You have recently graduated with a master's degree in materials science, specializing in the field of biomaterials. You're ready to leave academia and try your luck in a related industry in Canada. Where do you start?
Jason Hendry's career search led him to Millenium Biologix Inc.  (MBI), where he is a biomaterials engineer at this growing biomedical company. His primary focus is on the development and processing of synthetic bone grafts for orthopedic and tissue engineering applications. But he also applies his knowledge of materials analysis and characterization techniques to MBI's diverse operations.
Education: The First Step
Hendry obtained his B.Eng.Sc. from the University of Western Ontario (UWO). At UWO, he majored in metallurgy/materials science. He continued his studies at the University of Toronto's Institute of Biomaterials and Biomedical Engineering  (IBBME). Under the supervision of R. M. Pilliar, Hendry's research project involved the surface modification of titanium and cobalt-based alloys for reducing the fretting corrosion of orthopedic and dental implants. While at IBBME, Hendry also acquired private sector work experience by working on projects for several companies, which he obtained through various contacts within and outside the institute. These projects included the failure analysis of vascular stents for a medical device firm and wear analysis of tungsten carbide punches for BCL Magnetics, a lamination and magnetics products manufacturer.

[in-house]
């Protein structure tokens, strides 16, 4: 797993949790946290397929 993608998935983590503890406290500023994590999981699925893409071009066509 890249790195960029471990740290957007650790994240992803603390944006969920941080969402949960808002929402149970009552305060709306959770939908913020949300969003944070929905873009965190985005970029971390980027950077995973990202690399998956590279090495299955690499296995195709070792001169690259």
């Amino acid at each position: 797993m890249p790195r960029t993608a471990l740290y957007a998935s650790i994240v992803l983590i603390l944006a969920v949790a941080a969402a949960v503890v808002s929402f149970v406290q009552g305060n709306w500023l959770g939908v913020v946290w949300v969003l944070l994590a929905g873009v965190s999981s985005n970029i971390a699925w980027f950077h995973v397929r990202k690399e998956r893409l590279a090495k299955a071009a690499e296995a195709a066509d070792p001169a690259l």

After 3 years of study and hands-on experience, Hendry graduated in 1999 from U of T with a M.A.Sc. in Metallurgy and Materials Science.
Starting the Job Search
With his education complete, Jason's next challenge was to tackle the job market. His experience working on industry and medical-related projects while at U of T introduced him to the fast-paced and result-oriented environment of the biomedical field. He found industry research to be stimulating and rewarding, thus leading him to the conclusion that a career outside of academia was ideal for him.
He began his job hunt by conducting an extensive search of companies potentially in need of an engineer with his skills. While there were opportunities with various American companies, Jason wished to remain in Canada, even though fewer prospects were available to an engineer with his specialized expertise. Even so, there were some Canadian contenders--World Heart Corp., Ballard Power Systems, MDS Sciex, Baxter Health Care, Medtronics, and Nortel Networks.
It was at a conference hosted by the Canadian Biomaterials Society that Hendry learned of a biotechnology firm called Millenium Biologix Inc. in Kingston, Ontario. Millenium Biologix is focused on developing bioactive, synthetic bone grafts for the repair of skeletal trauma resulting from injury or disease. Intrigued by MBI's activities, Hendry sent his résumé and a cover letter to the company. His timing was fortunate, as MBI was undergoing an expansion of its operations, and Hendry's background was an ideal fit with its requirements.
Roles and Responsibilities
Since starting at MBI over a year ago, Hendry has taken on numerous responsibilities. His first project was the pursuit of new developments in MBI's synthetic bone graft technology. These bone grafts are porous, ceramic implants that are inserted into a defect site, where they act as a scaffold to support the ingrowth of new tissue and promote bone healing. As the tissue heals, the bone graft is resorbed by osteoclasts (bone-consuming cells), and is eventually replaced by natural, healthy bone tissue via osteoblasts (bone-building cells). The bone grafts can be implantable (in vivo) or used for in vitro tissue engineering.